If you click on Link Categories, on your left sidebar, you can now sort your links into different categories. Enter a Link Category Name, that would be descriptive of the links it will contain. Add a Description for the link Category. Now click Add Category. If you want you can go back to the Edit page under Links, in your left side bar, and move your links into your newly created link categories.

By clicking the Comments link, in your left sidebar, you’ll be able to Approve, mark as spam, or trash any comments, all in one place. There are Bulk Actions, you can use to handle many comments with just a few clicks.

By clicking on the Ratings link, in your left sidebar, you can give commenters the ability to rate their favorite Posts, Pages, and Comments. You can enable these rating systems, by clicking on the tabs across the top of the screen. If you enabled ratings, by clicking on reports, you’ll see the ratings your posts, pages, and comments have received.

There is an option to add polls to your posts. You do this by setting up either a free or pay account with a company called PollDaddy. You can find out more information on that here, polldaddy.com, or check back for a later post.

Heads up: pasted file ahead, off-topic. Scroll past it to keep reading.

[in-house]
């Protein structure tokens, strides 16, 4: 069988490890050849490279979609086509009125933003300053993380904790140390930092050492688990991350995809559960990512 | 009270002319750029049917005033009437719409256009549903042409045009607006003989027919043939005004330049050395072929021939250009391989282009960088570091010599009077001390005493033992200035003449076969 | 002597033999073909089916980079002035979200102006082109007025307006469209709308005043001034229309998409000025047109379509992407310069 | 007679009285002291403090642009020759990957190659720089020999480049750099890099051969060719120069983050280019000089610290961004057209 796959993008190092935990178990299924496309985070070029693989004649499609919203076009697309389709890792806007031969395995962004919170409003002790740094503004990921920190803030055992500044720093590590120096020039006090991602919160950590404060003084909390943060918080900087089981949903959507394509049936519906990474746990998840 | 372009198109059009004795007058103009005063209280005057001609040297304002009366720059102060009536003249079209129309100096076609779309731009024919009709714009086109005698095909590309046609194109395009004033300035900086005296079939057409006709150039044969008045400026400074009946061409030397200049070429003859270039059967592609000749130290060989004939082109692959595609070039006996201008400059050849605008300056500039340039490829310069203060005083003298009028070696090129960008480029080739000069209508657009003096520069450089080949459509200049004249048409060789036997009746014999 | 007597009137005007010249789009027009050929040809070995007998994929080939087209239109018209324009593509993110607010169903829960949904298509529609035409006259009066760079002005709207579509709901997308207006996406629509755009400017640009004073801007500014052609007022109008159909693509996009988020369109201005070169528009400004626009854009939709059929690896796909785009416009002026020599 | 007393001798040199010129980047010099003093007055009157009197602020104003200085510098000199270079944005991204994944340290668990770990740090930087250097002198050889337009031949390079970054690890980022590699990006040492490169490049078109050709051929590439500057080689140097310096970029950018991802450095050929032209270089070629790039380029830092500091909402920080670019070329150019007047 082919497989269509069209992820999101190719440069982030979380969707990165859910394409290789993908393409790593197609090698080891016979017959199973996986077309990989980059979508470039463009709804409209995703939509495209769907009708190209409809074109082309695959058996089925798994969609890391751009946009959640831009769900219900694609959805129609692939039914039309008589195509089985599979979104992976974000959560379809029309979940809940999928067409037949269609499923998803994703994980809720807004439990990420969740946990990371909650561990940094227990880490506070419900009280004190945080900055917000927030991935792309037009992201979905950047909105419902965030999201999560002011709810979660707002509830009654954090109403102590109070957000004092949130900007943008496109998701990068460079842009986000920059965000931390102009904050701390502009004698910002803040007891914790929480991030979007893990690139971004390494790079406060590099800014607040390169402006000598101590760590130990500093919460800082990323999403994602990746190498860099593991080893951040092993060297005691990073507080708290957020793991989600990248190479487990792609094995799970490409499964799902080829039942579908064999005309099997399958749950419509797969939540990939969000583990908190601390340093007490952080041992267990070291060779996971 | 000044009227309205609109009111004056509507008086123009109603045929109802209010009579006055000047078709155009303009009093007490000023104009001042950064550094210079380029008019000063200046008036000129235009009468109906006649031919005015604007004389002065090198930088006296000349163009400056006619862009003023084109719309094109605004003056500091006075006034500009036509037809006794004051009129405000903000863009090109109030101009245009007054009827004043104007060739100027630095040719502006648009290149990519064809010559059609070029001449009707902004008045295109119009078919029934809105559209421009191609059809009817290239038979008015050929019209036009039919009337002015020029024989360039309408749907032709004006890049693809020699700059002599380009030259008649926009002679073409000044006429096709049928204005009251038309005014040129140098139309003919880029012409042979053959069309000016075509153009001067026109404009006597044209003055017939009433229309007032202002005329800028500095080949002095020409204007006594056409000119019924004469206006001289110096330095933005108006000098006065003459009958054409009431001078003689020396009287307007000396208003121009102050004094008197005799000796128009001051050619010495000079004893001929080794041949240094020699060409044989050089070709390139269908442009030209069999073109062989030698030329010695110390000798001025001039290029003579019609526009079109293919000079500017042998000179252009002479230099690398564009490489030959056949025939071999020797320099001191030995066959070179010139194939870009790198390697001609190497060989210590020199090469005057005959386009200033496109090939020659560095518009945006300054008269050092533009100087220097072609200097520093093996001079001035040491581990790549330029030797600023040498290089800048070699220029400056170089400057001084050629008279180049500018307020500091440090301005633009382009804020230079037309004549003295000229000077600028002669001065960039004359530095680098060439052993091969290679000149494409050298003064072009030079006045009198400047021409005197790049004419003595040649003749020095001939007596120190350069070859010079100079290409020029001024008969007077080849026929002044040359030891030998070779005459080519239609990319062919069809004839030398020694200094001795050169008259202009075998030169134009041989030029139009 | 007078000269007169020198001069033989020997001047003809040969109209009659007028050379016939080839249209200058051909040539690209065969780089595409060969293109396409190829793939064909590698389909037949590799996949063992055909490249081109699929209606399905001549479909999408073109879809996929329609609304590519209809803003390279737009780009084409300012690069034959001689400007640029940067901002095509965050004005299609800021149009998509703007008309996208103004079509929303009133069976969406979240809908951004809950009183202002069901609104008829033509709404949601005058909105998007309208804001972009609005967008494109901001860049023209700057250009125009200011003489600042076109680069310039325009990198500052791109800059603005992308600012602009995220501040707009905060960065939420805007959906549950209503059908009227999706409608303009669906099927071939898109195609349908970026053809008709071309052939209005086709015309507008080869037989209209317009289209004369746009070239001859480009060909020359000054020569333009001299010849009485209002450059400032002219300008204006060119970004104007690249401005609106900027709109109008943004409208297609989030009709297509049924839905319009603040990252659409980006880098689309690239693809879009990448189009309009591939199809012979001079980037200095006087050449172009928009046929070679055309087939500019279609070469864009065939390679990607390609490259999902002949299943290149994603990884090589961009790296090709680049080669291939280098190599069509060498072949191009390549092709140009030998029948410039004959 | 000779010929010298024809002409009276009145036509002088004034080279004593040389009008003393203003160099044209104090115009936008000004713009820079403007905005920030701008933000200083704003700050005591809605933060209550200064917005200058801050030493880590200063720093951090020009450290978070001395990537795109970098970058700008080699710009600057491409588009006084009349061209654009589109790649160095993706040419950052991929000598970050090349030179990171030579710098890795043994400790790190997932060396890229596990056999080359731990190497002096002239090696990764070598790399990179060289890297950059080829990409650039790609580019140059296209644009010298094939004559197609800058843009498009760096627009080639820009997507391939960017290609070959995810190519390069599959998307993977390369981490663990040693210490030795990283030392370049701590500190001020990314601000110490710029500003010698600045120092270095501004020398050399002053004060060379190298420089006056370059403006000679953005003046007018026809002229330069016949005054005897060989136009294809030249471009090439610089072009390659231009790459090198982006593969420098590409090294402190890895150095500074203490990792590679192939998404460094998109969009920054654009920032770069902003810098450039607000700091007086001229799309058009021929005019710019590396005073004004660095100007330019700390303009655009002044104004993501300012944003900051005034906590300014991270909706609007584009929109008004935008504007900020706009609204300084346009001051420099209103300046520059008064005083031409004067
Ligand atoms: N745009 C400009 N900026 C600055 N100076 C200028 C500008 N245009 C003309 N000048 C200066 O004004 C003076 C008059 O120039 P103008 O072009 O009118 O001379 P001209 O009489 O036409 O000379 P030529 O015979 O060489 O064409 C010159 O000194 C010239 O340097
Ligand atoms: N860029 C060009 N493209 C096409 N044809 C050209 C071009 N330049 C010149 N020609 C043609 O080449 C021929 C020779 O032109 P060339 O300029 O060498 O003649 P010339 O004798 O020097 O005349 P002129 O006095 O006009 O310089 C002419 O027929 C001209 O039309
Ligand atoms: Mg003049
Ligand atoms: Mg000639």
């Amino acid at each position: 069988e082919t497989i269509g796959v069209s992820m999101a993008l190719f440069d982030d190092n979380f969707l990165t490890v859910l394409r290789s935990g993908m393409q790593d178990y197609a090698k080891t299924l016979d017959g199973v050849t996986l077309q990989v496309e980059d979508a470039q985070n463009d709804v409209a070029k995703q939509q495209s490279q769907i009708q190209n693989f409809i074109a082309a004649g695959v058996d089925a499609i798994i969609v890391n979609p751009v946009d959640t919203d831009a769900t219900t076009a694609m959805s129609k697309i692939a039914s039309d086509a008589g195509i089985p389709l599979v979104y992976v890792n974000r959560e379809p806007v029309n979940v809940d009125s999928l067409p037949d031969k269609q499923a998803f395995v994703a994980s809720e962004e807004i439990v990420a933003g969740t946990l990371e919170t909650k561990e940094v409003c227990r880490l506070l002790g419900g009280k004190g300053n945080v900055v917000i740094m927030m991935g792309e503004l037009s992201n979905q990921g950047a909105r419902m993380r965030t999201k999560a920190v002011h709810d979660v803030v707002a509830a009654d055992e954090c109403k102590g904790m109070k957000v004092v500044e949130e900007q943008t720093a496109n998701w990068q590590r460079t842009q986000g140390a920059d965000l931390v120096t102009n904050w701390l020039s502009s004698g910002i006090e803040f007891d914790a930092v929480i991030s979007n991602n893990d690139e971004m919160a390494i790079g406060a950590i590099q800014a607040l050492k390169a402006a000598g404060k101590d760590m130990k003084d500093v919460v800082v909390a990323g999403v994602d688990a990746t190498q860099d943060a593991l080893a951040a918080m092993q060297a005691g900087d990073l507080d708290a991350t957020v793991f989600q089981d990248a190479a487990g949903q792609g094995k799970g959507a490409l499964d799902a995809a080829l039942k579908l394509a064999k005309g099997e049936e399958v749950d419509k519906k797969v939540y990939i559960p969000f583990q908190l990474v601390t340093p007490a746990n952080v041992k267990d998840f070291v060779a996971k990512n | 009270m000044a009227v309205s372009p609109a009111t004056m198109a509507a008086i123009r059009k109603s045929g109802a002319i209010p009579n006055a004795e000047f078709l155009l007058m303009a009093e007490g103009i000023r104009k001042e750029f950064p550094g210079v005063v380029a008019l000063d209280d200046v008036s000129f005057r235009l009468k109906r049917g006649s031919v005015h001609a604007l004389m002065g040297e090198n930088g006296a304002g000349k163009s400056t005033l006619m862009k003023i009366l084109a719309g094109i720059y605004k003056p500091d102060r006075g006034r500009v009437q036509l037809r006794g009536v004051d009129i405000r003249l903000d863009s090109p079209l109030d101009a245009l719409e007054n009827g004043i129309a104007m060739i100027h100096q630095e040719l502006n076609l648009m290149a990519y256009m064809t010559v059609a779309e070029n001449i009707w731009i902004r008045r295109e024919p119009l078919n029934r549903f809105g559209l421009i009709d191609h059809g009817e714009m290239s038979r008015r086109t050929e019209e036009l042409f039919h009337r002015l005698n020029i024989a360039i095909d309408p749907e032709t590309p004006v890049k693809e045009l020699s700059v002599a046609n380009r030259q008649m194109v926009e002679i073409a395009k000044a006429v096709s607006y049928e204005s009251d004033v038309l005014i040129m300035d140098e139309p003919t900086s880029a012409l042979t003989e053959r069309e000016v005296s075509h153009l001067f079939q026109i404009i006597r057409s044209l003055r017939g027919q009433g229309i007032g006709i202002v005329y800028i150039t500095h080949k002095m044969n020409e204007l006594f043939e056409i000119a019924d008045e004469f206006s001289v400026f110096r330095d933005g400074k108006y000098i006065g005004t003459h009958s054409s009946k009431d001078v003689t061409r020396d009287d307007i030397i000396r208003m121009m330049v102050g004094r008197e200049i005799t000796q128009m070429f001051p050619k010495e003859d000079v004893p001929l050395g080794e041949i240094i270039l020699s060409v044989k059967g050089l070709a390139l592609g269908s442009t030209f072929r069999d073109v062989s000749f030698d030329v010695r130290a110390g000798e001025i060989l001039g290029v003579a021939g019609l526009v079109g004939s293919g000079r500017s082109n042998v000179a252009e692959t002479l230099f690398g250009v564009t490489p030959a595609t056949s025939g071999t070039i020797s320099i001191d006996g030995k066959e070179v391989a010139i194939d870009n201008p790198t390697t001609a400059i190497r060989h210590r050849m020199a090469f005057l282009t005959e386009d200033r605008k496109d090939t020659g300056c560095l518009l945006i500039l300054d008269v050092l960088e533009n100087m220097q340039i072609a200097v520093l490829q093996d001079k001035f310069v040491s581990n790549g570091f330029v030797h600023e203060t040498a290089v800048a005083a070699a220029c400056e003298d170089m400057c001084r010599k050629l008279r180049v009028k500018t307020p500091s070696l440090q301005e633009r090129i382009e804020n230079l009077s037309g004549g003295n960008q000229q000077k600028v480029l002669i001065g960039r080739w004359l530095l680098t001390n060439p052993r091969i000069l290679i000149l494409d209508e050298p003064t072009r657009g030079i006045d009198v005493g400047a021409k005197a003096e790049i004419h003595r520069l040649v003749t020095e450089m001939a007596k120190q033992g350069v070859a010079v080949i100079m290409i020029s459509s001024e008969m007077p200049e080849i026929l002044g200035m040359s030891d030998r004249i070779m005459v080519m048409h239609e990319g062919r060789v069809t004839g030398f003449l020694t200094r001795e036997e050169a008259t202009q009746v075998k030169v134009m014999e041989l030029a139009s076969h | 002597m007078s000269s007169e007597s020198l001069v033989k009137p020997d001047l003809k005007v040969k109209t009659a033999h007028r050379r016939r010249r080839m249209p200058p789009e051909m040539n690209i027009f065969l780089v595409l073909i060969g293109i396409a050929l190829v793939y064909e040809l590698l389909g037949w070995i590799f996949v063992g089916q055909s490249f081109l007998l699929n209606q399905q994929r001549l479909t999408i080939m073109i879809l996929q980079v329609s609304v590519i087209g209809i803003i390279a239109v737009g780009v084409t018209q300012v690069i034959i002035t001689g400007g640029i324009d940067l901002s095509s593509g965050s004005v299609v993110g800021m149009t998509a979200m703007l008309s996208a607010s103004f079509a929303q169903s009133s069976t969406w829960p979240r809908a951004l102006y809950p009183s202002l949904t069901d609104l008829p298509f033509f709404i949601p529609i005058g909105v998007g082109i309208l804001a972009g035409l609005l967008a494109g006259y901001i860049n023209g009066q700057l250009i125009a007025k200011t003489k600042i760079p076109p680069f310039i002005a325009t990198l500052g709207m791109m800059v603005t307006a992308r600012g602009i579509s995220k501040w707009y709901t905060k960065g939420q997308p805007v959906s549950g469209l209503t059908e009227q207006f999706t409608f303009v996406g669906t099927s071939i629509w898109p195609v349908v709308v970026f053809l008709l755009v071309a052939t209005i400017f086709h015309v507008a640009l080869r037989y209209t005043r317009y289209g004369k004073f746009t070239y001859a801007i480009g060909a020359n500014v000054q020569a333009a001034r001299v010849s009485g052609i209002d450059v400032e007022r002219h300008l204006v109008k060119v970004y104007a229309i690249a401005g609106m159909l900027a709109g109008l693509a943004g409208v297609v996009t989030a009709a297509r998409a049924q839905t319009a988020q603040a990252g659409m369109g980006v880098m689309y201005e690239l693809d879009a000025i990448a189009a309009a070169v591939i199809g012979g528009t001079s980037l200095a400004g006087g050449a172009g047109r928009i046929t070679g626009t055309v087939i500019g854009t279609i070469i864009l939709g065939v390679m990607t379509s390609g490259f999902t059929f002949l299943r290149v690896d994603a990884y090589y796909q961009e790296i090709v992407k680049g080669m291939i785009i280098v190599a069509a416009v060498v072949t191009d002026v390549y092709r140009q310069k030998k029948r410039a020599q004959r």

Making Traditional Website Static Pages

You can create pages, on your site, that do not change. These are called static pages. You create these pages by clicking on Pages, in your left toolbar. You are now looking at the familiar text editing tool you saw when you created posts in the past. Give the page a title. Refer to the previous post, to learn how to use the text editing tools if needed. Decide if you want others to be able to comment on your static page.

Now on to the Attributes part of the page. Each of the pages you create will be listed in a menu that goes across the top of your website, down the left, or down the right side depending on the template you choose for your site. Each of these static pages can be all alone or they can be associated with other static or blog pages.

If you want this page to be at the top of your page hierarchy, leave the select box, under parent set at Main Page (no parent). If however you want it associated under another page, in the select box, select the page you want it associated with. Under Template, you can choose what template you want associated with this static page as well. Finally, click on the order of your hierarchy of pages if you don’t want them to follow the alphabetical default.

Now, click on Save Draft, Preview or Publish after you decide if this page should be available for public consumption.

If you want your new static page set as your home page, being the first page people see when they go to your site. Click on Settings, in your left sidebar. Then click reading. Now, under Front Page Displays click in the circle, next to a static page (select below). Select the Front page, or home page you want displayed and then click Save Changes, at the bottom of that page.

The next article will be about styling the appearance, or theme of your website. Then will move on to adding users, and finishing up with a review of all the final settings available in WordPress. You’ll be an expert then.

I hope this article was helpful.